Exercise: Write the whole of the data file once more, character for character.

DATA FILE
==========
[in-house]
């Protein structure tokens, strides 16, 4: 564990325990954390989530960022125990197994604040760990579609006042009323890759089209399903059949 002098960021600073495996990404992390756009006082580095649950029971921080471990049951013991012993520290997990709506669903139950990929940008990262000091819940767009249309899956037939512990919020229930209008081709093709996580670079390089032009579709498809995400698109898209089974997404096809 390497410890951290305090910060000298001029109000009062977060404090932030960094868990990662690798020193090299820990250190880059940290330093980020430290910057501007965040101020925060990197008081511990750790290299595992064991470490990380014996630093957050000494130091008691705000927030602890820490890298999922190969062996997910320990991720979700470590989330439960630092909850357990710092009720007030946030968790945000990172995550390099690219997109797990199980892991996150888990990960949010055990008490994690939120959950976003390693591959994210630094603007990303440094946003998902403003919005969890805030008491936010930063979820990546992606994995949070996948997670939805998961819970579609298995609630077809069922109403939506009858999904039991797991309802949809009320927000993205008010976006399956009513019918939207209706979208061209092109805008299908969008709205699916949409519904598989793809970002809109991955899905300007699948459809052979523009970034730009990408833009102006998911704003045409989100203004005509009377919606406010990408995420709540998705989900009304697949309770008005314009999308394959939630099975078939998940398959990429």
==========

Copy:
[in-house]
């Protein structure tokens, strides 16, 4: 564990325990954390989530960022125990197994604040760990579609006042009323890759089209399903059949 002098960021600073495996990404992390756009006082580095649950029971921080471990049951013991012993520290997990709506669903139950990929940008990262000091819940767009249309899956037939512990919020229930209008081709093709996580670079390089032009579709498809995400698109898209089974997404096809 390497410890951290305090910060000298001029109000009062977060404090932030960094868990990662690798020193090299820990250190880059940290330093980020430290910057501007965040101020925060990197008081511990750790290299595992064991470490990380014996630093957050000494130091008691705000927030602890820490890298999922190969062996997910320990991720979700470590989330439960630092909850357990710092009720007030946030968790945000990172995550390099690219997109797990199980892991996150888990990960949010055990008490994690939120959950976003390693591959994210630094603007990303440094946003998902403003919005969890805030008491936010930063979820990546992606994995949070996948997670939805998961819970579609298995609630077809069922109403939506009858999904039991797991309802949809009320927000993205008010976006399956009513019918939207209706979208061209092109805008299908969008709205699916949409519904598989793809970002809109991955899905300007699948459809052979523009970034730009990408833009102006998911704003045409989100203004005509009377919606406010990408995420709540998705989900009304697949309770008005314009999308394959939630099975078939998940398959990429």